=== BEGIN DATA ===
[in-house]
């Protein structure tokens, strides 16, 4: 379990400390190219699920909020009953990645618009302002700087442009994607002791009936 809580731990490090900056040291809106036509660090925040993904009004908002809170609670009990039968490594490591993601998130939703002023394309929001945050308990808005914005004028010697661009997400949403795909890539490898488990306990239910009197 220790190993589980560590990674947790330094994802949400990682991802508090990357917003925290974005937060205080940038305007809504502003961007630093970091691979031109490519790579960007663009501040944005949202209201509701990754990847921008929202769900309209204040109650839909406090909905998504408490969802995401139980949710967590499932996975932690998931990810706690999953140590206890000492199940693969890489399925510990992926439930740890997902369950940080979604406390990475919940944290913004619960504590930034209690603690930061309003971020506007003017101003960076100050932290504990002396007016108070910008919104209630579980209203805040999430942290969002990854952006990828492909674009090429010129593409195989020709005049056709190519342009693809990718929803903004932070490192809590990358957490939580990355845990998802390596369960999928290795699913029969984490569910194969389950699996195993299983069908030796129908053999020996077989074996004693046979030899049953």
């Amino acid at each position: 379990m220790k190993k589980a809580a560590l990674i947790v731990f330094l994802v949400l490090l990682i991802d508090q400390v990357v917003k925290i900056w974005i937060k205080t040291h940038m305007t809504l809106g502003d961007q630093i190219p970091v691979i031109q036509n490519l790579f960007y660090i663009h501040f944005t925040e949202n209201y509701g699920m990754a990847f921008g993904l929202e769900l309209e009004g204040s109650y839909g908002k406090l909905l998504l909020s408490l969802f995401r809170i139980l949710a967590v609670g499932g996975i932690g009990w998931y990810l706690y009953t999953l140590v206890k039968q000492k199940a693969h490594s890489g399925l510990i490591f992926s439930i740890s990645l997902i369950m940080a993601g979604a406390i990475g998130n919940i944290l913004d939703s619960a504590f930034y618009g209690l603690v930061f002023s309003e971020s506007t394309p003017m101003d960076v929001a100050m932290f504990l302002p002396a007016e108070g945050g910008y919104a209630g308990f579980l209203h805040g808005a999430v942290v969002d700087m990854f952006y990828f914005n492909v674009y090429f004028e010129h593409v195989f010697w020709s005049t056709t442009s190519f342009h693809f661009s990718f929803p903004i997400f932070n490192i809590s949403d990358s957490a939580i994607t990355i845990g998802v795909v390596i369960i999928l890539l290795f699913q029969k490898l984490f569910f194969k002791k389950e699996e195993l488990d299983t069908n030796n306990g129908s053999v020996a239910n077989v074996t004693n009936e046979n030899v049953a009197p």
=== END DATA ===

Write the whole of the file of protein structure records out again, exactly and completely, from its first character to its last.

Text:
[in-house]
């Protein structure tokens, strides 16, 4: 379990400390190219699920909020009953990645618009302002700087442009994607002791009936 809580731990490090900056040291809106036509660090925040993904009004908002809170609670009990039968490594490591993601998130939703002023394309929001945050308990808005914005004028010697661009997400949403795909890539490898488990306990239910009197 220790190993589980560590990674947790330094994802949400990682991802508090990357917003925290974005937060205080940038305007809504502003961007630093970091691979031109490519790579960007663009501040944005949202209201509701990754990847921008929202769900309209204040109650839909406090909905998504408490969802995401139980949710967590499932996975932690998931990810706690999953140590206890000492199940693969890489399925510990992926439930740890997902369950940080979604406390990475919940944290913004619960504590930034209690603690930061309003971020506007003017101003960076100050932290504990002396007016108070910008919104209630579980209203805040999430942290969002990854952006990828492909674009090429010129593409195989020709005049056709190519342009693809990718929803903004932070490192809590990358957490939580990355845990998802390596369960999928290795699913029969984490569910194969389950699996195993299983069908030796129908053999020996077989074996004693046979030899049953």
């Amino acid at each position: 379990m220790k190993k589980a809580a560590l990674i947790v731990f330094l994802v949400l490090l990682i991802d508090q400390v990357v917003k925290i900056w974005i937060k205080t040291h940038m305007t809504l809106g502003d961007q630093i190219p970091v691979i031109q036509n490519l790579f960007y660090i663009h501040f944005t925040e949202n209201y509701g699920m990754a990847f921008g993904l929202e769900l309209e009004g204040s109650y839909g908002k406090l909905l998504l909020s408490l969802f995401r809170i139980l949710a967590v609670g499932g996975i932690g009990w998931y990810l706690y009953t999953l140590v206890k039968q000492k199940a693969h490594s890489g399925l510990i490591f992926s439930i740890s990645l997902i369950m940080a993601g979604a406390i990475g998130n919940i944290l913004d939703s619960a504590f930034y618009g209690l603690v930061f002023s309003e971020s506007t394309p003017m101003d960076v929001a100050m932290f504990l302002p002396a007016e108070g945050g910008y919104a209630g308990f579980l209203h805040g808005a999430v942290v969002d700087m990854f952006y990828f914005n492909v674009y090429f004028e010129h593409v195989f010697w020709s005049t056709t442009s190519f342009h693809f661009s990718f929803p903004i997400f932070n490192i809590s949403d990358s957490a939580i994607t990355i845990g998802v795909v390596i369960i999928l890539l290795f699913q029969k490898l984490f569910f194969k002791k389950e699996e195993l488990d299983t069908n030796n306990g129908s053999v020996a239910n077989v074996t004693n009936e046979n030899v049953a009197p």